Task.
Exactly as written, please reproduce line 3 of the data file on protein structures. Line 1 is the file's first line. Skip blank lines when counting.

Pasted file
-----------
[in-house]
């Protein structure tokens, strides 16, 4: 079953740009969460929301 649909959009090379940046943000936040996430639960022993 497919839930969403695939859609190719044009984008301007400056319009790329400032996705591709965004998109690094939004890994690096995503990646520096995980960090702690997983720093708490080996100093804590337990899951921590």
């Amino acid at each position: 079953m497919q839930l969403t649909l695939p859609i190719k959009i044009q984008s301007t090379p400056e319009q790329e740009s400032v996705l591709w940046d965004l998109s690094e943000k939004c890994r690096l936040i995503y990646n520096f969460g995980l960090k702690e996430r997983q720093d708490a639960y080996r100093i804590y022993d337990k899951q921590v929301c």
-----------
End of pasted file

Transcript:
């Amino acid at each position: 079953m497919q839930l969403t649909l695939p859609i190719k959009i044009q984008s301007t090379p400056e319009q790329e740009s400032v996705l591709w940046d965004l998109s690094e943000k939004c890994r690096l936040i995503y990646n520096f969460g995980l960090k702690e996430r997983q720093d708490a639960y080996r100093i804590y022993d337990k899951q921590v929301c």